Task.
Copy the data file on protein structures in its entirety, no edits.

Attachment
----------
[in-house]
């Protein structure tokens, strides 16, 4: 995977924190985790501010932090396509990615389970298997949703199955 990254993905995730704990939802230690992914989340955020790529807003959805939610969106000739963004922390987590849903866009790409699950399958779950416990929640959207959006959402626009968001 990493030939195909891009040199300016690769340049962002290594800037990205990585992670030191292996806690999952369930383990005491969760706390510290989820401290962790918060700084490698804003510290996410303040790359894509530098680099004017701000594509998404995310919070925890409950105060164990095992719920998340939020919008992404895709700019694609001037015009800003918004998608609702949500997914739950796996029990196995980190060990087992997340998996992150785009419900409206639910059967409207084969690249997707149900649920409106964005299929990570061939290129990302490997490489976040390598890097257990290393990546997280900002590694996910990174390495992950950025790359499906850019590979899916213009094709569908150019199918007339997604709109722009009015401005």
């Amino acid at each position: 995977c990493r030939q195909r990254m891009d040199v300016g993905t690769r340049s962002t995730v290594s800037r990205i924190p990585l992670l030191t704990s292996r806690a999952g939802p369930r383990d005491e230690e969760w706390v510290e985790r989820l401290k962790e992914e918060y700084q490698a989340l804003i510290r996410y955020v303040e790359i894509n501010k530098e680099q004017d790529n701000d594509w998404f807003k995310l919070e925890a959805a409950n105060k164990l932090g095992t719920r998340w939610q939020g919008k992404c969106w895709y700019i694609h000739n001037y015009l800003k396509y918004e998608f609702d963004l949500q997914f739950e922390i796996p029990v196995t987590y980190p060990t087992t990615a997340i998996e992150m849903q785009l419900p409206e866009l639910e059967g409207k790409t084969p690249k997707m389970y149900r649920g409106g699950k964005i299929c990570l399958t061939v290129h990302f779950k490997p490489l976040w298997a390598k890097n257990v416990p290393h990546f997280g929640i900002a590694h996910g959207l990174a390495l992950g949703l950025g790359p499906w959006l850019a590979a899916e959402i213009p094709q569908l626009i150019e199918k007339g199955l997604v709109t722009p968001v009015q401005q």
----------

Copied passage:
[in-house]
């Protein structure tokens, strides 16, 4: 995977924190985790501010932090396509990615389970298997949703199955 990254993905995730704990939802230690992914989340955020790529807003959805939610969106000739963004922390987590849903866009790409699950399958779950416990929640959207959006959402626009968001 990493030939195909891009040199300016690769340049962002290594800037990205990585992670030191292996806690999952369930383990005491969760706390510290989820401290962790918060700084490698804003510290996410303040790359894509530098680099004017701000594509998404995310919070925890409950105060164990095992719920998340939020919008992404895709700019694609001037015009800003918004998608609702949500997914739950796996029990196995980190060990087992997340998996992150785009419900409206639910059967409207084969690249997707149900649920409106964005299929990570061939290129990302490997490489976040390598890097257990290393990546997280900002590694996910990174390495992950950025790359499906850019590979899916213009094709569908150019199918007339997604709109722009009015401005």
């Amino acid at each position: 995977c990493r030939q195909r990254m891009d040199v300016g993905t690769r340049s962002t995730v290594s800037r990205i924190p990585l992670l030191t704990s292996r806690a999952g939802p369930r383990d005491e230690e969760w706390v510290e985790r989820l401290k962790e992914e918060y700084q490698a989340l804003i510290r996410y955020v303040e790359i894509n501010k530098e680099q004017d790529n701000d594509w998404f807003k995310l919070e925890a959805a409950n105060k164990l932090g095992t719920r998340w939610q939020g919008k992404c969106w895709y700019i694609h000739n001037y015009l800003k396509y918004e998608f609702d963004l949500q997914f739950e922390i796996p029990v196995t987590y980190p060990t087992t990615a997340i998996e992150m849903q785009l419900p409206e866009l639910e059967g409207k790409t084969p690249k997707m389970y149900r649920g409106g699950k964005i299929c990570l399958t061939v290129h990302f779950k490997p490489l976040w298997a390598k890097n257990v416990p290393h990546f997280g929640i900002a590694h996910g959207l990174a390495l992950g949703l950025g790359p499906w959006l850019a590979a899916e959402i213009p094709q569908l626009i150019e199918k007339g199955l997604v709109t722009p968001v009015q401005q």